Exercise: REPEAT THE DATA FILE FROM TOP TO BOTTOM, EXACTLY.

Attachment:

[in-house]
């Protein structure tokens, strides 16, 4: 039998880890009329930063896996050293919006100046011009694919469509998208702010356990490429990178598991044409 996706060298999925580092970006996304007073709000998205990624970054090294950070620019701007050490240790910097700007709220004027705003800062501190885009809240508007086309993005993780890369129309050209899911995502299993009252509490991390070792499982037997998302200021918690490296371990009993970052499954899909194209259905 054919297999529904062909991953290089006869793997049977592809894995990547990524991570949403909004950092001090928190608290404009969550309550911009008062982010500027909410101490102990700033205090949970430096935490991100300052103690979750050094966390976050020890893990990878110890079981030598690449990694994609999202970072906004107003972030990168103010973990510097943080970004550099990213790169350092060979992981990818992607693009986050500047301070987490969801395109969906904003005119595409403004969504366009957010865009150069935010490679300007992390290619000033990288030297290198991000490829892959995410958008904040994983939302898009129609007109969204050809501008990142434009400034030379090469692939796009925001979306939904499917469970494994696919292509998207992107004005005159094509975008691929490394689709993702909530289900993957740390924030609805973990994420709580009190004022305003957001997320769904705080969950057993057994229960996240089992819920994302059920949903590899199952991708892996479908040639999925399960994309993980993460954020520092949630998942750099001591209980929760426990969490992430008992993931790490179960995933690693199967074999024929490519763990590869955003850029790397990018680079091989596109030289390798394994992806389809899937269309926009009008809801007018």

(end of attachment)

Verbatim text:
[in-house]
């Protein structure tokens, strides 16, 4: 039998880890009329930063896996050293919006100046011009694919469509998208702010356990490429990178598991044409 996706060298999925580092970006996304007073709000998205990624970054090294950070620019701007050490240790910097700007709220004027705003800062501190885009809240508007086309993005993780890369129309050209899911995502299993009252509490991390070792499982037997998302200021918690490296371990009993970052499954899909194209259905 054919297999529904062909991953290089006869793997049977592809894995990547990524991570949403909004950092001090928190608290404009969550309550911009008062982010500027909410101490102990700033205090949970430096935490991100300052103690979750050094966390976050020890893990990878110890079981030598690449990694994609999202970072906004107003972030990168103010973990510097943080970004550099990213790169350092060979992981990818992607693009986050500047301070987490969801395109969906904003005119595409403004969504366009957010865009150069935010490679300007992390290619000033990288030297290198991000490829892959995410958008904040994983939302898009129609007109969204050809501008990142434009400034030379090469692939796009925001979306939904499917469970494994696919292509998207992107004005005159094509975008691929490394689709993702909530289900993957740390924030609805973990994420709580009190004022305003957001997320769904705080969950057993057994229960996240089992819920994302059920949903590899199952991708892996479908040639999925399960994309993980993460954020520092949630998942750099001591209980929760426990969490992430008992993931790490179960995933690693199967074999024929490519763990590869955003850029790397990018680079091989596109030289390798394994992806389809899937269309926009009008809801007018």